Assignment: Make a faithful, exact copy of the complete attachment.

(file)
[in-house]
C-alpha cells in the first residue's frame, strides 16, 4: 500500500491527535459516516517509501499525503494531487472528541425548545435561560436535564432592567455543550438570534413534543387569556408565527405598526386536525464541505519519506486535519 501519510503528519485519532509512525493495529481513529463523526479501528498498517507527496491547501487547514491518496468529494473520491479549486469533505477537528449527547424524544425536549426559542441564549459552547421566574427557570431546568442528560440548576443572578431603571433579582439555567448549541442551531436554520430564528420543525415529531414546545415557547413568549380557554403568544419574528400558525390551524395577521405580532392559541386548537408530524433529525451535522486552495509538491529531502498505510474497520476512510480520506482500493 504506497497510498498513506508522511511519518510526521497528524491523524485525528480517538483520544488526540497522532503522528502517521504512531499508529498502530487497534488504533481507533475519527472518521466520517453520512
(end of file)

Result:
[in-house]
C-alpha cells in the first residue's frame, strides 16, 4: 500500500491527535459516516517509501499525503494531487472528541425548545435561560436535564432592567455543550438570534413534543387569556408565527405598526386536525464541505519519506486535519 501519510503528519485519532509512525493495529481513529463523526479501528498498517507527496491547501487547514491518496468529494473520491479549486469533505477537528449527547424524544425536549426559542441564549459552547421566574427557570431546568442528560440548576443572578431603571433579582439555567448549541442551531436554520430564528420543525415529531414546545415557547413568549380557554403568544419574528400558525390551524395577521405580532392559541386548537408530524433529525451535522486552495509538491529531502498505510474497520476512510480520506482500493 504506497497510498498513506508522511511519518510526521497528524491523524485525528480517538483520544488526540497522532503522528502517521504512531499508529498502530487497534488504533481507533475519527472518521466520517453520512